"Colon cancer may offer a particularly good target for a dietary treatment. Cranberry extracts may also afford protection toward other cancers," said Catherine Neto from University of Massachusetts, Dartmouth. Neto and colleagues found that chemicals derived from cranberry extracts could selectively kill off colon tumour cells in laboratory dishes."This is approximately equivalent to a cup of cranberries if you were a human instead of a mouse," "We have identified several compounds in cranberry extracts over the years that seemed promising, but we've always wanted to look at what happens with the compounds in an animal model of cancer," Neto noted.(Diabetes May Up Risk of Breast and Colon Cancer)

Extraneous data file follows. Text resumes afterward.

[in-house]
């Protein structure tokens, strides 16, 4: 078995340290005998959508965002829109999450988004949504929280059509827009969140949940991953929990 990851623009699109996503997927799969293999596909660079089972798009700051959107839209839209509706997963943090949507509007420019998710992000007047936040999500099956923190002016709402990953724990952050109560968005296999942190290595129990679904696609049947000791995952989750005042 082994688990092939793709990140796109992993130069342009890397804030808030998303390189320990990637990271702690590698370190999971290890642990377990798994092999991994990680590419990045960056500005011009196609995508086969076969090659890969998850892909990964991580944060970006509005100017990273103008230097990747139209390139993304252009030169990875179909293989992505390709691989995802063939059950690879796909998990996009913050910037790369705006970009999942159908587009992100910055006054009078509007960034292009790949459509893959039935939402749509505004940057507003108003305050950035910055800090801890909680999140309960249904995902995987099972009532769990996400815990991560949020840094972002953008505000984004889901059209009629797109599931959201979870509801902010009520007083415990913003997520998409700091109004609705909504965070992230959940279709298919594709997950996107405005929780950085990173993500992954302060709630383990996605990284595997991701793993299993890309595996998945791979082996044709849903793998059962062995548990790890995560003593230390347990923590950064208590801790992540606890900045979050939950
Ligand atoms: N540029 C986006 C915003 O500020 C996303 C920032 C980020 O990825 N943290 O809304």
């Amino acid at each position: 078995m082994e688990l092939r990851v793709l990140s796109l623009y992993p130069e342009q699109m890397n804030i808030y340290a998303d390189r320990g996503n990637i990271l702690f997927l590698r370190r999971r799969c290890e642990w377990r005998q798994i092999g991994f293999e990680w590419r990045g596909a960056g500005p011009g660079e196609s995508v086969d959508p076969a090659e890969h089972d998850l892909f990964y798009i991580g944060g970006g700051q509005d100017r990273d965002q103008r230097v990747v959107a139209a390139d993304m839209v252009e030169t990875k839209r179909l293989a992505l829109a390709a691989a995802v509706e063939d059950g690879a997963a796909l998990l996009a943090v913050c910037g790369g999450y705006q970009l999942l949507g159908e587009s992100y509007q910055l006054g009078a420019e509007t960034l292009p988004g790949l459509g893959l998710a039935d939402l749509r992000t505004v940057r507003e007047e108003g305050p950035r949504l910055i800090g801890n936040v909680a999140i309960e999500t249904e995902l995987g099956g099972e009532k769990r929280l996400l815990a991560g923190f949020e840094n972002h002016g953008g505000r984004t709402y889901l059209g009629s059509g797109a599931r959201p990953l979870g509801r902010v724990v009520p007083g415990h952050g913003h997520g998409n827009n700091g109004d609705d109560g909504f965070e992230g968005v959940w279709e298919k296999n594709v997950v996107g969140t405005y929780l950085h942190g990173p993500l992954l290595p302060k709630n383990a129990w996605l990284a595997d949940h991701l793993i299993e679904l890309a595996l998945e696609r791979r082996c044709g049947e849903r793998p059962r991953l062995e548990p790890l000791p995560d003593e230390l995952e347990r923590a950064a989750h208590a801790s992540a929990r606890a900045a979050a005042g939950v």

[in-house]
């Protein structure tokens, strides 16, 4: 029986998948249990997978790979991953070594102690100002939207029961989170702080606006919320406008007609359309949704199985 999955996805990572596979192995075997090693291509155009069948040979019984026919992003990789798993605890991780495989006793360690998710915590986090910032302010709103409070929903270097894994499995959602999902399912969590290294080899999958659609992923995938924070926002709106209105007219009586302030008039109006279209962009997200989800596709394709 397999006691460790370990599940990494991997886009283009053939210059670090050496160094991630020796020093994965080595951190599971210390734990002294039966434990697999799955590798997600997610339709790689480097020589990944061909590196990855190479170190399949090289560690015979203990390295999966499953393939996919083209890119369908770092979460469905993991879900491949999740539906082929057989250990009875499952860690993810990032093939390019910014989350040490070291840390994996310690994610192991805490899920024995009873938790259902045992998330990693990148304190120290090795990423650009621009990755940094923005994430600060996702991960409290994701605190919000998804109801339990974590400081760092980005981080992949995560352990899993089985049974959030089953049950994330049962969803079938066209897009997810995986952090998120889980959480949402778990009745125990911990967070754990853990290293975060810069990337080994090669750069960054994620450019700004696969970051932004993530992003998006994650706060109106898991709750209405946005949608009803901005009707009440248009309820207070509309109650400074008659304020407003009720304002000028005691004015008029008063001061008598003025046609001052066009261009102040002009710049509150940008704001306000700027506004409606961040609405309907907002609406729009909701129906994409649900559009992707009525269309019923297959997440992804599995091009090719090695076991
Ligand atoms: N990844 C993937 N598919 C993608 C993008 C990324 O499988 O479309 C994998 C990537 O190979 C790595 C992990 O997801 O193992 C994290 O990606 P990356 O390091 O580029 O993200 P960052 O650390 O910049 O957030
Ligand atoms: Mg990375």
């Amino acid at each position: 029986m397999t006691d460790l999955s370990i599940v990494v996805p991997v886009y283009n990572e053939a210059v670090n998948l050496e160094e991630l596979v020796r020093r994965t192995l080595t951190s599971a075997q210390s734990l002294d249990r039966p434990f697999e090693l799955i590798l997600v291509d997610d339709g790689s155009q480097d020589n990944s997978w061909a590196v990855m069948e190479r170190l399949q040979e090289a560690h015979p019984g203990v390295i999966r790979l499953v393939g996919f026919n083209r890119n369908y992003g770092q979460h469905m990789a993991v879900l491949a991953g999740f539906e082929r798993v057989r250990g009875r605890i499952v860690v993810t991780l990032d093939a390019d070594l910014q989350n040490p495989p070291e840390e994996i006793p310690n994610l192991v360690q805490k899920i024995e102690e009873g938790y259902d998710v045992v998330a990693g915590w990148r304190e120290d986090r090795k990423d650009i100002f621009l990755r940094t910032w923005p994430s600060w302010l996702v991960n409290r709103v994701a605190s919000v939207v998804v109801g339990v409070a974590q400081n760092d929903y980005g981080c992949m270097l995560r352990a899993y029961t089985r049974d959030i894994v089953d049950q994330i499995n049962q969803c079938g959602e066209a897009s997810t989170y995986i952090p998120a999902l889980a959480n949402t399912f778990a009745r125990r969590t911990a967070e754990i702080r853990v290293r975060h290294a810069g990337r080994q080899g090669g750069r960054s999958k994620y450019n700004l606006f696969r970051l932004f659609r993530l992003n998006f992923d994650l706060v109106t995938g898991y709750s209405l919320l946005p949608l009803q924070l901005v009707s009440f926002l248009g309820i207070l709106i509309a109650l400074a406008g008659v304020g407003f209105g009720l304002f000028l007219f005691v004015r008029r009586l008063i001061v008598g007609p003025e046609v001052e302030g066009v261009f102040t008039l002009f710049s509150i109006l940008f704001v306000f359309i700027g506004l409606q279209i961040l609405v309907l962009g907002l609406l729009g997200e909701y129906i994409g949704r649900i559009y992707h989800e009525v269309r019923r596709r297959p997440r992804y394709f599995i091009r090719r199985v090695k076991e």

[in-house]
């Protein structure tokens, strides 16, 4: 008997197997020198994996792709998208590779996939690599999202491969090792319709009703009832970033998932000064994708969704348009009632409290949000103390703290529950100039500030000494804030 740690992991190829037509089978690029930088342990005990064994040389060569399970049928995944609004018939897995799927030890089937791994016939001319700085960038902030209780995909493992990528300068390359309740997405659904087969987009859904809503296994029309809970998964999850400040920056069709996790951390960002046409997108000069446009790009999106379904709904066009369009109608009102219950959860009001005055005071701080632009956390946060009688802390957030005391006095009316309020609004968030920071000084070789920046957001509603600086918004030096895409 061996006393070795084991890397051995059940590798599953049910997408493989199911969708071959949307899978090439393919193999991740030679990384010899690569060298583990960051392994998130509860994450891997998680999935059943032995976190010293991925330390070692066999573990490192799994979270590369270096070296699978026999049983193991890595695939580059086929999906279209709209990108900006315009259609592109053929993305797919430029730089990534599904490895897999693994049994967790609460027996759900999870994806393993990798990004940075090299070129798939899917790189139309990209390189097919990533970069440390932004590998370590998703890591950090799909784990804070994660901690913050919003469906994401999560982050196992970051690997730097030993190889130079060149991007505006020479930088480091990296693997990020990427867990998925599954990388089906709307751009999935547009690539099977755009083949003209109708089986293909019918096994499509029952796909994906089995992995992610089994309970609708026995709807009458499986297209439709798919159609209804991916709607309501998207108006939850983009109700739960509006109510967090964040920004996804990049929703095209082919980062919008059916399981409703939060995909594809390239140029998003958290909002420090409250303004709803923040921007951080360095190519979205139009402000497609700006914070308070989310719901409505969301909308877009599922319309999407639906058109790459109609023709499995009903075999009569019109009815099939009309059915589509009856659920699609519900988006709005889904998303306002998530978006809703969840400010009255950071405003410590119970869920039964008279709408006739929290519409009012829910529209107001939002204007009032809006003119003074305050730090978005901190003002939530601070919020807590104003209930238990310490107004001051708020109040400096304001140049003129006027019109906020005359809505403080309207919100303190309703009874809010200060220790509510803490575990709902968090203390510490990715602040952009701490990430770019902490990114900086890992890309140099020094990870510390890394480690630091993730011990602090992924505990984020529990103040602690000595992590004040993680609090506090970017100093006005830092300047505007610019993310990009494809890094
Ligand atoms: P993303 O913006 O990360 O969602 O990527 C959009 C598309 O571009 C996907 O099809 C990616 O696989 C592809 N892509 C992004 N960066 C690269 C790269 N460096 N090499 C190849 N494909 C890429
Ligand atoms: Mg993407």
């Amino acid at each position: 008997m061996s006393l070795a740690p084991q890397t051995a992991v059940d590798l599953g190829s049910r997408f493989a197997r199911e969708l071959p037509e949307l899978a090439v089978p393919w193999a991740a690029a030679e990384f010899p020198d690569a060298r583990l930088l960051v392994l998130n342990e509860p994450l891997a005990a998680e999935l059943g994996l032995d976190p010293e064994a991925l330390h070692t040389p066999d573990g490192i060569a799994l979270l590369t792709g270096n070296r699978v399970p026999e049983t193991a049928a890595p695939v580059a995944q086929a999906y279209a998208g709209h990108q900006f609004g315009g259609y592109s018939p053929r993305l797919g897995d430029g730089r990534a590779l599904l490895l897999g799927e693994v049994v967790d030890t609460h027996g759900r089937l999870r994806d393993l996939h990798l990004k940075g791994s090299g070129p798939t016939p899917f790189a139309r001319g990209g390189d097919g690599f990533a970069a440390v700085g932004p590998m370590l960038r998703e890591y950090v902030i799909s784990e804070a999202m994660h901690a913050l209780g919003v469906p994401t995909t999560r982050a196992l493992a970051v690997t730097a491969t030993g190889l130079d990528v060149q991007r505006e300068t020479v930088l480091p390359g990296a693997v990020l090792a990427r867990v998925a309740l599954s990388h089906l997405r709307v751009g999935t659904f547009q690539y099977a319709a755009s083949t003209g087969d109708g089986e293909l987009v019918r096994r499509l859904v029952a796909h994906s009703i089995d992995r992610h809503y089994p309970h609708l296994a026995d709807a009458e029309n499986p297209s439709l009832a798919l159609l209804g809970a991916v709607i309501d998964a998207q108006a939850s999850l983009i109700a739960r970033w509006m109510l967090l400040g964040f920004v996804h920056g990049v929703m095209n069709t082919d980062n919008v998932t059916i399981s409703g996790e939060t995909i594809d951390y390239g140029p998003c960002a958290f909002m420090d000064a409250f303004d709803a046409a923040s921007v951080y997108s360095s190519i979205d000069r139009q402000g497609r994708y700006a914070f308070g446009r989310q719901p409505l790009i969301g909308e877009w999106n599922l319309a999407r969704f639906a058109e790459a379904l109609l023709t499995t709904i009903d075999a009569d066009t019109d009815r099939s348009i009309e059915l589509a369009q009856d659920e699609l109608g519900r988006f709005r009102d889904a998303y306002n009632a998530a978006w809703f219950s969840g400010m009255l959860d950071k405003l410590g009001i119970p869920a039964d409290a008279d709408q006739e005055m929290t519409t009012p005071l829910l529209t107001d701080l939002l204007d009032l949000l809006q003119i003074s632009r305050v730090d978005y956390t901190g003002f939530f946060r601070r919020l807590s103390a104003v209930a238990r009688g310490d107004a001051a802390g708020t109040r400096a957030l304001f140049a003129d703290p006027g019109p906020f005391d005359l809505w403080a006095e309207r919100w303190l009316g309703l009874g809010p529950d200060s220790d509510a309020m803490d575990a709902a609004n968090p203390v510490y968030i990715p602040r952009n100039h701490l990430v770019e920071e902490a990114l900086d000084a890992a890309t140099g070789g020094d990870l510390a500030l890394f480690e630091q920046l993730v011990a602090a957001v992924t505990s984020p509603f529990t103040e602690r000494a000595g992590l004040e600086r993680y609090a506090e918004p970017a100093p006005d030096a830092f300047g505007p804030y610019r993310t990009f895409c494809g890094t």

"Cranberry constituents and metabolites should be bioavailable to the colon as digestion proceeds," she added. However, she is not sure someone could get the same benefits from juice which lacks some of the components in the skin of the cranberry. Neto is now looking deeper into the fruit to see if she can isolate individual components responsible for its anti-cancer properties.(A Vegetarian Diet with Seafood Can Lower the Risks of Colon Cancer)The team is set to describe their approach at the national meeting and exposition of the American Chemical Society (ACS) in Boston this week.